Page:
Last week’s column wrapped-up my evaluation of Open Oil’s financial modeling of Guyana’s 2016 Production Sharing Agreement (PSA) with the local ExxonMobil subsidiary and its partners. Today, I resume discussing its fiscal regime, focusing on the top ten developmental challenges, which Government’s spending of its Take must confront. The challenges listed below represent those frequently encountered by Guyana-type economies dominated by extractive industries. Several of these challenges were considered briefly in earlier columns.
I shall start by first reporting on estimated Government Take under Guyana’s PSA.
I have found three estimates of Government Take for Guyana’s PSA (defined as Government’s share of net profits). These are shown in Schedule 1. Rystad Energy’s estimate of Government Take, 60 percent, as it claims, compares with those for other “frontier countries” (Falkland Islands, Mozambique, Mauritania and Israel) ̶ 50 to 65 percent. Wood Mackenzie also reports “revenue realization … is in the middle of the pack for a frontier area, including being in the top 10 of African countries surveyed; the top five in Europe, and fourth in the Americas.” I have considered Open Oil’s estimates during the past eight weeks.
The challenges considered are: 1) the threat of “Dutch Disease” 2) the burdens of the “Resource Curse” 3) the dangers of the “Governance Curse” 4) the lack of “Absorptive Capacity” 5) the entrenchment of an “Enclave Economy” 6) the persistence of “Implementation Lags” 7) the maintenance of “Intergeneration Equity” 8) International Financial Institutions pressure to spend on the basis of the “Permanent Income Hypothesis” 9) “Managing Public Expectations” and, 10) “Integrating PSA Revenues and the National Budget.” I shall address each of these challenges in turn.
Dutch Disease: Threat
The Dutch Disease challenge refers to the substantial risk that the growth of Guyana’s petroleum sector would further reduce the international competitiveness of Guyana’s economy through increasing its nominal/real exchange rate. That is, less Guyana dollars will be required to purchase one unit of any foreign currency both nominally and adjusted for price changes. The disease is labelled Dutch, because this was first observed in the 1970s in the Dutch manufacturing sector, following that country’s large discovery of natural gas, two decades previously.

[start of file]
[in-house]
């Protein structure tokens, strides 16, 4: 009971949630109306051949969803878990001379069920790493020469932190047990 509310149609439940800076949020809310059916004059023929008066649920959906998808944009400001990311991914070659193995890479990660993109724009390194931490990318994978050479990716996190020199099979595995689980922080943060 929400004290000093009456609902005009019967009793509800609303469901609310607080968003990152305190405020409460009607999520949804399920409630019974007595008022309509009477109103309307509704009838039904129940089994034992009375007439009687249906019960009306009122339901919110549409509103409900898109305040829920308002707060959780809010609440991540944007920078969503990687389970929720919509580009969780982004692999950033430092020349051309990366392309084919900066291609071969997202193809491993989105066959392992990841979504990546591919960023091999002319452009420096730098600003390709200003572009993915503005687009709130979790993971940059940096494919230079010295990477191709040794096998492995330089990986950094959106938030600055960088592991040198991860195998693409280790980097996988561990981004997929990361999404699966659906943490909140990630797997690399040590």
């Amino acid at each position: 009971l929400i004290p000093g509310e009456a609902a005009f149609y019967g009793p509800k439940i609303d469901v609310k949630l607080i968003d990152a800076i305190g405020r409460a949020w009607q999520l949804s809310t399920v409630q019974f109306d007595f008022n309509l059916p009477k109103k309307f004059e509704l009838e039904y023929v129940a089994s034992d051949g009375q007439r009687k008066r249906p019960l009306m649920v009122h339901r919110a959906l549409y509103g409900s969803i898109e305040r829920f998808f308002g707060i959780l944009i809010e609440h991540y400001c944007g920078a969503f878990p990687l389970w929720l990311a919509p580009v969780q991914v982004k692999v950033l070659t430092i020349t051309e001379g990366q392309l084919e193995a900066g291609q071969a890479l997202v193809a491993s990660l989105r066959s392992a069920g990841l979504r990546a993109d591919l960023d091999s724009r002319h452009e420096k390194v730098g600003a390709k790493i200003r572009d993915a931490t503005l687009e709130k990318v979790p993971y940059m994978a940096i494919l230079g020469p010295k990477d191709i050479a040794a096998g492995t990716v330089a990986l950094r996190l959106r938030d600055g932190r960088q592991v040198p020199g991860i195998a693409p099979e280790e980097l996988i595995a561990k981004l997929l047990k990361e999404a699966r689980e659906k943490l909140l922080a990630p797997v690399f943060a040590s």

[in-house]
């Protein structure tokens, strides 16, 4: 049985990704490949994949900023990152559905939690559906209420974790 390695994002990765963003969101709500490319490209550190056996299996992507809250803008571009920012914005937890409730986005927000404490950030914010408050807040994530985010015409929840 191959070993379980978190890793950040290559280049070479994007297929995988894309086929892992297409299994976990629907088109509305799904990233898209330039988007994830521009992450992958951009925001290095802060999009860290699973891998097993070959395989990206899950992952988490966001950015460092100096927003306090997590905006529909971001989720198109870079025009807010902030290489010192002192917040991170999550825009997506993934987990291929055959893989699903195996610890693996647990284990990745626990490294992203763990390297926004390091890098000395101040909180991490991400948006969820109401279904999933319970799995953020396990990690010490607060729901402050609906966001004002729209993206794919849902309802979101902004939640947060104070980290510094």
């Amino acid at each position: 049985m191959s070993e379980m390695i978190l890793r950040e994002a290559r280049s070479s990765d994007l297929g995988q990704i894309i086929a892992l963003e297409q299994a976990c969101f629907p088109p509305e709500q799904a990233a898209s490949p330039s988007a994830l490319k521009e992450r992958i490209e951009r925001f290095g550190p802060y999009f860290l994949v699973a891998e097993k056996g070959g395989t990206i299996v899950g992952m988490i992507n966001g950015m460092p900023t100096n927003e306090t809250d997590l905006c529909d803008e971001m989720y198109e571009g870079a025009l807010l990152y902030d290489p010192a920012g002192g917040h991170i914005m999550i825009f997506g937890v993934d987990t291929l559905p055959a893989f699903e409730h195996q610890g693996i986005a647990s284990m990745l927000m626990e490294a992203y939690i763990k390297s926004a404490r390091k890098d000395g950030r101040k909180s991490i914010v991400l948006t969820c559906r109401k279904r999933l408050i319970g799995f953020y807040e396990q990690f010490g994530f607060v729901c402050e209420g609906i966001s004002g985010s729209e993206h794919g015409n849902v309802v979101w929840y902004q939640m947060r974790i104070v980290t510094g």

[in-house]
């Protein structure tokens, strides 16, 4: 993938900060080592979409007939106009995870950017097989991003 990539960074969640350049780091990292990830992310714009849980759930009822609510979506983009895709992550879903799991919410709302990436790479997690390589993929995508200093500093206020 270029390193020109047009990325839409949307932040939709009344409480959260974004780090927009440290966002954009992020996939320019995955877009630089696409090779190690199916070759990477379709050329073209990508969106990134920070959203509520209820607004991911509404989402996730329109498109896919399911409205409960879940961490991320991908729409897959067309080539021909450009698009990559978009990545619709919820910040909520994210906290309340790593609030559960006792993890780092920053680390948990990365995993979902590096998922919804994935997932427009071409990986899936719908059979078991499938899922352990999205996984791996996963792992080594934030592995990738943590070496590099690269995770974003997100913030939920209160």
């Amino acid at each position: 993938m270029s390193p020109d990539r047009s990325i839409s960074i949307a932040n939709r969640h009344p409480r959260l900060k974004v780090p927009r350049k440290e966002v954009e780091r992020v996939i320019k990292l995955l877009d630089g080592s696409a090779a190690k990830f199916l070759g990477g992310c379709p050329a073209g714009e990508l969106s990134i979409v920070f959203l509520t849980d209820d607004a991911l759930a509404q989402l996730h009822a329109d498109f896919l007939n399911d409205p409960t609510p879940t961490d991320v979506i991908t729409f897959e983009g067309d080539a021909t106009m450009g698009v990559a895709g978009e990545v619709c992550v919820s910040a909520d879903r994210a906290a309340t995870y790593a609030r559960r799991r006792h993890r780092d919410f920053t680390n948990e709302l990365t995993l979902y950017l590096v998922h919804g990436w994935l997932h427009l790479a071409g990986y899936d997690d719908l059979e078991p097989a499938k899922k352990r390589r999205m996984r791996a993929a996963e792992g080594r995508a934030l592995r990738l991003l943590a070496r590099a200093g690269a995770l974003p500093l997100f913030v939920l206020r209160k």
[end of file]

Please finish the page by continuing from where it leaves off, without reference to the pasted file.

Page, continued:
A correlation has been observed between the expansion of the natural gas sector and the decline of several sectors of the Dutch economy (manufacturing, agriculture, and services). This correlation leads to the prediction that as Guyana’s petroleum revenues increase, the Guyana dollar will appreciate. That means less domestic dollars will be required to buy a given amount of foreign currency. For foreigners, the reverse occurs; that is, each unit of our currency becomes more expensive for them to purchase!
As this outcome emerges, the already uncompetitive sugar industry (as well as others; rice, bauxite, fishing) become increasingly uncompetitive! Export services (tourism) would also require foreign tourists to pay more when visiting Guyana, thereby making rival jurisdictions more competitive. One can say, therefore, more generally, as the Guyana dollar appreciates, foreign products become more competitive against local ones.